When you first power up a MAX 80, it responds by sending out a short beep every few seconds. That's the system telling you it needs a boot disk. If you plug the computer into a monitor, you'll only see a bunch of garbled characters...this is normal although not necessarily enough to inspire confidence when you have no boot disk to test with. And for two years, that's as far as I could get. I had been attempting to boot the system with a disk I found labeled "MAX-80 BIOS" on a Lobo twin 8" disk drive, but I had no idea if the disk was a system disk or just plain bad. I did not have a lot of confidence in the drive either. Every once in a while I would pull the system off the shelf, hook up a new combination of cables or drives or disks to see if I could make progress. No luck.

"LDOS 5.1.3 v. MAX513" Click Image for larger version

The big breakthrough came when I finally acquired another Lobo MAX 80, this time with some diskettes. Taking a known-working 5 1/4" Percom disk drive and the disks from the new Max 80, I was able to boot the LDOS 5.1 disk pictured above. I could then check file directories, etc. I was able to locate the program file needed to load Lazy Writer v 3.4. Unfortunately the Lobo CP/M disk that came with the system did not boot. I was also able to duplicate the process on my original MAX 80, so now I have two working units.


Exatron Stringy Floppy

Click Image for larger version

The Exatron Stingy Floppy was introduced in April 1979 at the Computer Faire in San Francisco USA. According to the original order form (in my possession), a person could purchase a Stringy Floppy drive for either the a TRS 80, SWTPc or S-100 system. No SF was ever made for an S-100 (I assume equipped with a Z-80 processor), but there were some SWTPc 6800 users according to their newsletter. To date none have turned up that I know of making this a very rare item if you can find one.

At the time the SF offered an improvement over cassette storage, but reliability was a problem and the drives met only limited popularity. Eventually diskette drives became less expensive and both the cassette and SF fell out of favor.

The Stringy Floppy Wafers are 2 11/16" x 1 9/16" and they function similar to that of cassettes, except that they're on a continuous loop, no rewinding is needed.

Snapshot of the initialization process on a TRS 80 Model 1

A close up view of the drive belt. Click Image for larger version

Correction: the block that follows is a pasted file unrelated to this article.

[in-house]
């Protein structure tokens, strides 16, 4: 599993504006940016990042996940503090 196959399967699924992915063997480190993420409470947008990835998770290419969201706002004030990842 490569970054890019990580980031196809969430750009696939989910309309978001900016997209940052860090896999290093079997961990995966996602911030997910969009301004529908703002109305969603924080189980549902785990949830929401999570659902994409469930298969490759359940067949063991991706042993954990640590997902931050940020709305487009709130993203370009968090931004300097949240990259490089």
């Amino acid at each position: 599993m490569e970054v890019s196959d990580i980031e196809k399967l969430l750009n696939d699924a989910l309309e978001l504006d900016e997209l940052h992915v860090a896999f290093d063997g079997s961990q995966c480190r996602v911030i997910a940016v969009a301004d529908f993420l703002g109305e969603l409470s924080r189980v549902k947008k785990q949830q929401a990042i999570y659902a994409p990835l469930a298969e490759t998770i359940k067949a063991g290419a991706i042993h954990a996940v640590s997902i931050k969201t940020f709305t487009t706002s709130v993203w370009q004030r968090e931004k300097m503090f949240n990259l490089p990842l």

At first I was able to engage the system, format a wafer, load programs, and save files using the SF with a TRS 80. Just before the Vintage Computer Festival East 2007 the drive belt snapped! I attempted to roll my own belt using a latex band. The results were inconsistent. You can see in the picture above a closeup of an intact drive belt. The belt powers the spindle that moves the "string" past the read head, and that's the only moving part in the drive. I tracked down Robert Howell, the inventor of the Stringy Floppy, and asked him if he had a drive belt in a drawer someplace. He laughed and said he long ago did away with that stuff. We also discussed the history of the Stringy Floppy drive and how it all came about. I will write more on this subject soon.

Fortunately I was able to get another SF drive and I am in the process of converting wafers to cassette and/or disk. I will post the results in the blog section. More SF info here

Classic Computing Items for Sale:

CBM Commodore B Series Software
(B-128 / CBM 700)
Superscript II Word Processor$29.99
Superbase Database Manager$29.99
Commodore Advanced Business Systems (CABS) Acccounting Suite: Accounts Payable, Order Entry, Accounts Receivable, General Ledger (4 binders)$29.99
More CBM Commodore Items
Commodore B-128/700 Programmer's Reference Guide - Protecto - Everything you need to know about the B line!SOLD OUT
B Series Commodore Users Guide - View Image$39.99
Commodore Users Guide Series 8000$39.99
Commodore BASIC Users Refence Manual Version 4.0SOLD OUT
Commodore CBM Expansion Memory Board 64K Expansion Kit for PET 8032 (NOS)SOLD OUT
Commodore PET Keyboard (NOS) for 2001 -N, 3000, 4000 SeriesSOLD OUT
Other Commodore CBM Power supplies, software, parts, etc.Contact Me
Tandy Items
Aeoromp Double Density Controller for TRS 80 Model 1 Expansion Unit (NOS)- detailsSOLD OUT
Model III / Model 4 (non-gate array only) RS-232 KITS detailsSOLD OUT
Model III / Model 4 (non-gate array only) RS-232 boards onlySOLD OUT
Model III Aerocomp Diskdrive controller$39.99 (free US Ship)
Looking for Something Else?
Please check here first with special requests for Commodore, IBM, Tandy, Atari, TI, Apple computers, parts, components, and software. I have systems plus zounds of miscellaneous items for sale or trade.

History of Commodore Computers Poster $19.99
History of Commodore Computers Poster C64 C128 B128 Plus/4 PET KIM and more.

For more information about the C Prompt found at the top of each page, click here.
All photography on this web site is © VintageComputer.net/Bill Degnan and cannot be reproduced without permission.

This web site has two purposes.

For years I have been making research notes while in the process of restoring classic computer systems, and I also like to record tidbits of information that I think might be useful in the future. This web site is a way to share this information for research purposes. I will also post restoration project reports, project summaries, users guides, tutorials, and items wanted. I invite anyone who wishes to contribute their comments to the VC Blog to do so. My goal is to publish new content in the field of classic computing.

The second purpose of this web site is to sell off my duplicate items. Unless otherwise stated, all items for sale are in working order. If you wish to post items for sale on the VC Blog, please indicate clearly the operational status of the item(s).